When in Hamleys last week looking for a birthday present for one of them ickle peoples called children, I was at first a little ball of uncontrollable excitement. As my boyfriend and I took the escalator up to the shop, we were greeted with a young man playing with a foam boomerang and we got to have a shot and EVERYTHING! The Glasgow branch of Hamleys is like a dizzy reminder of the hyperactivity and excitement of being a kid again, and caught up in all the adrenaline I found my slightly overgrown eight-year-old self quite naturally bouncing over to the science-type toys. There was a really cool selection of science activity sets, from grow your own dinosaur to this projector lamp which I REALLY REALLY WANT:
Then I noticed some science toys I was not so impressed with. For those of you who are familiar with my writing and follow me on Twitter, it may be obvious just from the packaging why I had some beef with these kits.
So I’m thinking, alright. Girly science, I get it. Many people would perhaps see these kits and think there is absolutely nothing wrong with them: Bundling “science” up in a pink box with glitter and stars and making it about being pretty and smelling delightful is a GOOD THING because we are opening up science to girls, who may otherwise not be interested in science. Right? RIGHT??
WRONG. These kits are based on the assumption that girls aren’t interested in “proper” science. To say that they are positive because they encourage girls to get into science is at best naive and wrong, and at worst downright freaking patronising. Guess what guys: Girls don’t need something to be wrapped up in pink and smelling of strawberries in order to find it interesting. Some girls might actually like the idea of science because it is COOL. It’s EXCITING. These kits feed into the gender stereotype that girls are just naturally not as good as boys at science, so they get these pretty pink down-played versions while their male counterparts are building robots.
Right, so I know many readers will be thinking something along the lines of “AHA Lauren!! These kits don’t explicitly say they are for girls. Boys can play with them too.”
Absolutely. I mean, the fact that they are drowned in pink and stars and only show little girls on the box may hint towards a gender-bias, but you are quite correct. So then I did a little investigating into Hamleys science toys via their website. And this is what I found.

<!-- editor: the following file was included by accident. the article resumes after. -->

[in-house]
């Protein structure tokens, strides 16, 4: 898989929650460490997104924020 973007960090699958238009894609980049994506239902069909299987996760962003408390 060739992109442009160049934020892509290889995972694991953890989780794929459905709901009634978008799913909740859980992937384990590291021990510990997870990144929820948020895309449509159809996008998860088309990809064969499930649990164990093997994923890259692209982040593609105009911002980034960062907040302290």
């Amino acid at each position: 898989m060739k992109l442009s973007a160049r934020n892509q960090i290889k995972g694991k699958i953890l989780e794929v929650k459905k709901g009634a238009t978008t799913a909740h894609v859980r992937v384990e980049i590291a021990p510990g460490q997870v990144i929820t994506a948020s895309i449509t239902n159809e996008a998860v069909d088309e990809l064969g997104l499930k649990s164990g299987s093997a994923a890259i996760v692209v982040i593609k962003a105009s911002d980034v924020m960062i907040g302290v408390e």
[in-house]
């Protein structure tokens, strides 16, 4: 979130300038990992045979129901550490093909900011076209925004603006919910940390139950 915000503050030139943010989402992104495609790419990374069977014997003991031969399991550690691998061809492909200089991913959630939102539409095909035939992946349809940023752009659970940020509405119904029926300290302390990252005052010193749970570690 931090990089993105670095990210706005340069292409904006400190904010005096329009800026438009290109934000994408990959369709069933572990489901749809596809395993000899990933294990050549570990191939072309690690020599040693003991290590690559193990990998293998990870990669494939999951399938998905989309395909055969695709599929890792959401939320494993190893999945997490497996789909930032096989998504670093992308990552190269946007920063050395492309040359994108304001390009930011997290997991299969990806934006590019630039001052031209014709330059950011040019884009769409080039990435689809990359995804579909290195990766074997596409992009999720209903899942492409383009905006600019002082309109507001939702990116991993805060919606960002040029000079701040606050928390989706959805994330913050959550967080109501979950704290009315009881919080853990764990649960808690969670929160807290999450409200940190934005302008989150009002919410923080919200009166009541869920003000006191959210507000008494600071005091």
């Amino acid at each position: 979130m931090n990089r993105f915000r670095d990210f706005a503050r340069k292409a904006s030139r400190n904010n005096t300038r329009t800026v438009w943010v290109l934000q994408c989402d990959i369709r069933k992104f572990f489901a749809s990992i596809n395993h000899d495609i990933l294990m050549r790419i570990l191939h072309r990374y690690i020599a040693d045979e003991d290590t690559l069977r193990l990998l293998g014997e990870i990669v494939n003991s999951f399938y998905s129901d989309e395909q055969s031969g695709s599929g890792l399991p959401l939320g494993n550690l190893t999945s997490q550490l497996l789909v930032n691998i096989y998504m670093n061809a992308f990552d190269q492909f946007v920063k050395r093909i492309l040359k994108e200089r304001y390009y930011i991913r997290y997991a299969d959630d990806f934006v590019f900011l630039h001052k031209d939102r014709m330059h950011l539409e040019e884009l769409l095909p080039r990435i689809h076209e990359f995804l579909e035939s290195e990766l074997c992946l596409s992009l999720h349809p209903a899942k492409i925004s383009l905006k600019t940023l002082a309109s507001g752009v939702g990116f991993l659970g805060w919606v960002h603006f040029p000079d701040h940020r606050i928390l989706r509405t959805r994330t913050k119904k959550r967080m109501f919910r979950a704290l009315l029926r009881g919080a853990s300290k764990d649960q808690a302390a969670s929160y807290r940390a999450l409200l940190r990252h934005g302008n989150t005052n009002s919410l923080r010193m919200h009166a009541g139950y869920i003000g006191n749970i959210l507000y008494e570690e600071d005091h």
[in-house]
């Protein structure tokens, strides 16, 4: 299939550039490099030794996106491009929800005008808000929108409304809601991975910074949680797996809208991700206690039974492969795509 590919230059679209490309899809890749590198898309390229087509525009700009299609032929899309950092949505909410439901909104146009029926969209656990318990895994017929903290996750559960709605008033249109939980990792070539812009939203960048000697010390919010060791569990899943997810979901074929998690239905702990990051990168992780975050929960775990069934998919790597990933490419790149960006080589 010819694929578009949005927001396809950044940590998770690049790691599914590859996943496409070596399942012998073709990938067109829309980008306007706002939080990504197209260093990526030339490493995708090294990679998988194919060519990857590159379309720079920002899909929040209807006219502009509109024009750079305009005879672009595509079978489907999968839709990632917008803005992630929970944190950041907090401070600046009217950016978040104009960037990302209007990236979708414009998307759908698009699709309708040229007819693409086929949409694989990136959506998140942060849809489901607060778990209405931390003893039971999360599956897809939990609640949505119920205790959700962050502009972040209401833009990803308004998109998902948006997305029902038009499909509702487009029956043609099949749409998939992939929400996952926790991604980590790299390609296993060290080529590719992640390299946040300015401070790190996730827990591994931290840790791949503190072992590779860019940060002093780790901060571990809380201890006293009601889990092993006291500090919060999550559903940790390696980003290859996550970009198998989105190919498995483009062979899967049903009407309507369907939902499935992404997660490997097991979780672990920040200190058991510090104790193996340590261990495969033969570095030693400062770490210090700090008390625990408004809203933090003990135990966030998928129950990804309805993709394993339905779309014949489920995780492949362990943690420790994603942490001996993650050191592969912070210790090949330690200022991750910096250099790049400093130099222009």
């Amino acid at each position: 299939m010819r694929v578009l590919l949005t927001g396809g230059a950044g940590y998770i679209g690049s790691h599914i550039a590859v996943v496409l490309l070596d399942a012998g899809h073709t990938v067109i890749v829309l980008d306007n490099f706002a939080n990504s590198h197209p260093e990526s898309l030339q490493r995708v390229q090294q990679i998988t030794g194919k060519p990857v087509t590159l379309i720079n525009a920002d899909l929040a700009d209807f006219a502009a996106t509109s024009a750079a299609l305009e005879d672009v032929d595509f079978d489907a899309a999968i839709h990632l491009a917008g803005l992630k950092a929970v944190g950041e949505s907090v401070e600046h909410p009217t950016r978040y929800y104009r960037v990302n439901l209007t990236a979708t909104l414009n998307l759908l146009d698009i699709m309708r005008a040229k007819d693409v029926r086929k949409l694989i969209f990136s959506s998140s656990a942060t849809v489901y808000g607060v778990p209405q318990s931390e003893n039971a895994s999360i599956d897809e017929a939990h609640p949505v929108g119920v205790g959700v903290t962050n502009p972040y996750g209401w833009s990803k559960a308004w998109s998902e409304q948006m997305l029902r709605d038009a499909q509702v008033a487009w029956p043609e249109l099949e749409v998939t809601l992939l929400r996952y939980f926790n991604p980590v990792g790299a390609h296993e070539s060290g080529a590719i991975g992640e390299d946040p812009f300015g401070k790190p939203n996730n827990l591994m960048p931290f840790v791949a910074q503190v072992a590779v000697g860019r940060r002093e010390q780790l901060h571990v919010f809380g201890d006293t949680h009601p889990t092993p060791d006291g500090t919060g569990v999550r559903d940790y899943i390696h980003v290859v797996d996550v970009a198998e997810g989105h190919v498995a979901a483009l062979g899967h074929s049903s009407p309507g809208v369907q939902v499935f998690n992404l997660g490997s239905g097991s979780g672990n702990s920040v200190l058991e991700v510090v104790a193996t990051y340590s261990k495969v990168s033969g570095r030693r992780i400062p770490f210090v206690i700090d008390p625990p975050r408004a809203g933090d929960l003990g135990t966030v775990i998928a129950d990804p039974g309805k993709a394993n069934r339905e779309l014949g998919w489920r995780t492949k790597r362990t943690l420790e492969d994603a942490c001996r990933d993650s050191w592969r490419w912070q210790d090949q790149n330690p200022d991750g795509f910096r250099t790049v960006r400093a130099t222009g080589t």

Searching for “science” on the website allows you to search for a toy by gender. And as you can see, there are 48 BOY SCIENCE toys, 43 GIRL SCIENCE toys, and only 35 that are suitable for both.
The toys only recommended for girls include the culprits above and a few others like a bath bomb factory. The toys recommended only for boys (and do not appear in the “both” category) include: Hamleys Climbatron, a robot that climbs up windows, it would appear; Dinorobot: Make your own Monster; Slime Laboratory; Spy-Tech; Metal Detector; Volcano Play Set; Secret Message Kit; 4-in-1 Microscope (the girls can presumably only handle the standard microscope) and Robo Bugs.
Now please understand that my issue here is not with the “feminised” science kits. If a little girl (or boy) wants to make their own soap/perfume/beauty products, that’s absolutely fine. One Twitter user got in touch with me and said:
“don’t blame the messenger. They wouldn’t sell those kits if they didn’t believe they would make money.”
“If the customers don’t think there is anything wrong with them, then there is nothing wrong. People have a right to chose.”
Again, I am not blaming Hamleys or any other outlet. I’m not demanding these toys be pulled from the market. I’m simply asking why science toys are gendered at all. Why is it that, according to the Hamleys website, there are 48 science toys available to boys, 43 available to girls, and only 35 for both genders? It’s science. There really shouldn’t be a gender divide. Absolutely, the science behind making cosmetics and perfumes should be available to girls and to boys – but only if all the other science stuff like building robots and volcanoes and advanced microscopes are available to both genders, too. Yes, people do have a right to choose. But with such blatant gender biased marketing, how much of that choice is already made for children? Like I said, I am not blaming the toy shops. This is a problem in society that needs to be addressed: Science should not be split by gender and things like this are not going to equally encourage both sexes to study science.